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Book Review: The Nature Handbook

Book Review

Book Review

The Nature Handbook by Ernest H. Williams, Jr. (Oxford University Press, 2005)


This is one of the best nature books I've come across. It's great to have around any time you plan to spend time in nature with your kids. You'll find the book answers questions about all sorts of common things you see on the trail. It could easily be subtitled, "What that cool thing on the trail was, where it came from, and what it meant."

WIth chapters on plants, trees, various types of animals and habitats, it's broad enough to cover a wide variety of nature phenomena. And the particular phenomena Williams has chosen tend to be the ones you'd actually see. I had the book along on a recent trip, and was amazed how many times I looked to the book for explanation and found a photo of exactly what I'd seen. So if you're wondering why some trees have big bumps on them, or what the curvy lines carved into the side of a tree mean, this book has the answers.

The explanations are compact and very scientifically detailed for a consumer book. The chapter on parasitic plants, for example, shows photos of typical species and explains how parasitic plants survive without chlorophyl (by running a tap root into the root system of another plant and steeling its sugars).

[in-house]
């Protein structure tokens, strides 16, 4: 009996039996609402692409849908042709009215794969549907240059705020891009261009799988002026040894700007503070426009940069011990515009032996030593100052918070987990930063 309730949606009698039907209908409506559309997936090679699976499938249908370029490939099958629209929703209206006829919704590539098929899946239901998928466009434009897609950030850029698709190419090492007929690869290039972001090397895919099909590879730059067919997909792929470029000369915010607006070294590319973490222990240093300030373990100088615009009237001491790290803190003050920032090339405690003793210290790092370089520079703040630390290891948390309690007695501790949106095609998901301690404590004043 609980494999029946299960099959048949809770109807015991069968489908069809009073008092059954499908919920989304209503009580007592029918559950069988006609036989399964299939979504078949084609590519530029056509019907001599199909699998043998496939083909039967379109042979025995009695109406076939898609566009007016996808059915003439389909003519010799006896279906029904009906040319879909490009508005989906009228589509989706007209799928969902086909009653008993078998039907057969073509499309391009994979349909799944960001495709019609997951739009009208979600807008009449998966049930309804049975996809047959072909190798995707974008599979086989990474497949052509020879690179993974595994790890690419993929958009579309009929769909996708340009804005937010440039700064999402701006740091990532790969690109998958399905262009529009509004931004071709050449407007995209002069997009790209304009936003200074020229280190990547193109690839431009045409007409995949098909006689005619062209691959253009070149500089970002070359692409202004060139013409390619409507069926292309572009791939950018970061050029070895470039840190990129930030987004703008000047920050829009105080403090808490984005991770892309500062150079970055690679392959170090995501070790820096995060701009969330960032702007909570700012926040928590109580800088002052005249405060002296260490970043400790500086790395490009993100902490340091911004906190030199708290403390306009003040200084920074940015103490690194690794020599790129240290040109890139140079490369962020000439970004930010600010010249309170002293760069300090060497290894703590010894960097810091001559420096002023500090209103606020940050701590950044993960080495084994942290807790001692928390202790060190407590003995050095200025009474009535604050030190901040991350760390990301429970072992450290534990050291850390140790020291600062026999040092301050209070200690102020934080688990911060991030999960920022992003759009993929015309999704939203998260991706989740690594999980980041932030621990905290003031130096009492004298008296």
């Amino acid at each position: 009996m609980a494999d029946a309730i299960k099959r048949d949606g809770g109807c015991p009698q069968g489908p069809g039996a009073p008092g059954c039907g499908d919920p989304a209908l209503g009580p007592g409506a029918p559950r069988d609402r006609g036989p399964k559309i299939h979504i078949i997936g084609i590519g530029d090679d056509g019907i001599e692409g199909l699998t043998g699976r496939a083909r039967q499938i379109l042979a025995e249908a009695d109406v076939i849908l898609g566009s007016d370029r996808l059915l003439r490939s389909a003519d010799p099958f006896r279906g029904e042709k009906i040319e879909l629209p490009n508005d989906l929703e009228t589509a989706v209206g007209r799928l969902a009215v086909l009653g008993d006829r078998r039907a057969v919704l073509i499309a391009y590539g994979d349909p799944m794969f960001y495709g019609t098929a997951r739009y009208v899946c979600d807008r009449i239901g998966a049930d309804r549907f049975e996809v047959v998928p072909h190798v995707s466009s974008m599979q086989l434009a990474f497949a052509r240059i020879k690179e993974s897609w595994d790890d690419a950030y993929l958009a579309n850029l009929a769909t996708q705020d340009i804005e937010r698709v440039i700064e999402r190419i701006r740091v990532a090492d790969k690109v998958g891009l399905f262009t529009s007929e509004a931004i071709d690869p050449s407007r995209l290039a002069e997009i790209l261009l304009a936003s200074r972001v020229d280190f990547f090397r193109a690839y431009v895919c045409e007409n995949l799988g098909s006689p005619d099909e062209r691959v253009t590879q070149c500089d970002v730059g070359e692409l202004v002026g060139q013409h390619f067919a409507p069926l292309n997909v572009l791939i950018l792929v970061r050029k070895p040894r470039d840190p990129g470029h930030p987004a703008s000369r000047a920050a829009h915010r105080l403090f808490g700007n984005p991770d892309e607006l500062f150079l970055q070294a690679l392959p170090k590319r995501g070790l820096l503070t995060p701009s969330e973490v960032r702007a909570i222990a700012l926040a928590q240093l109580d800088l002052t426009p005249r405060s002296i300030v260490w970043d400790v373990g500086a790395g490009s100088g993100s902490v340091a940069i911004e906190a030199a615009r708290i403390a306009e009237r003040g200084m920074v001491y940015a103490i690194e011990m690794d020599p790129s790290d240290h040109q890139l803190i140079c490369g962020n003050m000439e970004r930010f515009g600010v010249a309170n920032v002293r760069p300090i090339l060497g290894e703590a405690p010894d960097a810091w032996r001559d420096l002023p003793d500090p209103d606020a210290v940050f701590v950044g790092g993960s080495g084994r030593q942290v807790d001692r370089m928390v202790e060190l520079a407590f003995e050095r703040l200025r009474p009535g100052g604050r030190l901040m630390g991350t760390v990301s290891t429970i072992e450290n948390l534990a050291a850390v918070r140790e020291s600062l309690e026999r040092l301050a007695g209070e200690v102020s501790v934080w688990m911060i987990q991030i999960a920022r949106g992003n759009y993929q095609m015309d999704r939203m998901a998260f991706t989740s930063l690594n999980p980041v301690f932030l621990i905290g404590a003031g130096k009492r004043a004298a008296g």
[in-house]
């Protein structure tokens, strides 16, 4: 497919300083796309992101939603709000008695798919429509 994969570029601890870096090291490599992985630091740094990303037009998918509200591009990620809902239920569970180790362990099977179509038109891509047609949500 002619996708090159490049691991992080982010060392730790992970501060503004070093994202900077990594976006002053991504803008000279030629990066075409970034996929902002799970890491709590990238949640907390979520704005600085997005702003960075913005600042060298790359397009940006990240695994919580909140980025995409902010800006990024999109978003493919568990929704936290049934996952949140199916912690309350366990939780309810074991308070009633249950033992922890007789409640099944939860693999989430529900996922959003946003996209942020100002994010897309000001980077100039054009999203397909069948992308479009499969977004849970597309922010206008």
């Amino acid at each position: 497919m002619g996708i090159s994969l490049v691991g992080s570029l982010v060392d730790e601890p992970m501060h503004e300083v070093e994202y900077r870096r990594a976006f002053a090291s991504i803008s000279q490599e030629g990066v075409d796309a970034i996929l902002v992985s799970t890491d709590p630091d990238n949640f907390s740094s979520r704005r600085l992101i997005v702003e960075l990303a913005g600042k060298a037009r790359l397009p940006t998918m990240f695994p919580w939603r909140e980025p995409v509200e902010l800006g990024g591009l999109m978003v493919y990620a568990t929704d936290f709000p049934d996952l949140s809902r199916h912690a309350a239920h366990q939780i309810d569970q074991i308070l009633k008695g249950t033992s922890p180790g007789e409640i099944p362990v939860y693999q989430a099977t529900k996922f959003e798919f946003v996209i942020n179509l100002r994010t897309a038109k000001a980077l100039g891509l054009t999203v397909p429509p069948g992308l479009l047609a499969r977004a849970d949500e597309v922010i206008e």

The vocabulary in the book can be quite technical, but because the terms are used in context it's usually possible to understand. For example, in the parasitic plants section, "Some plants, such as Indian paintbrushes, may be faculative hemiparisites (Fit 3.10a); they are green and photosynthesize but benefit from tapping into the roots of nearby host plants."

The whole book is fascinating and an excellent introduction to the workings of the natural world.


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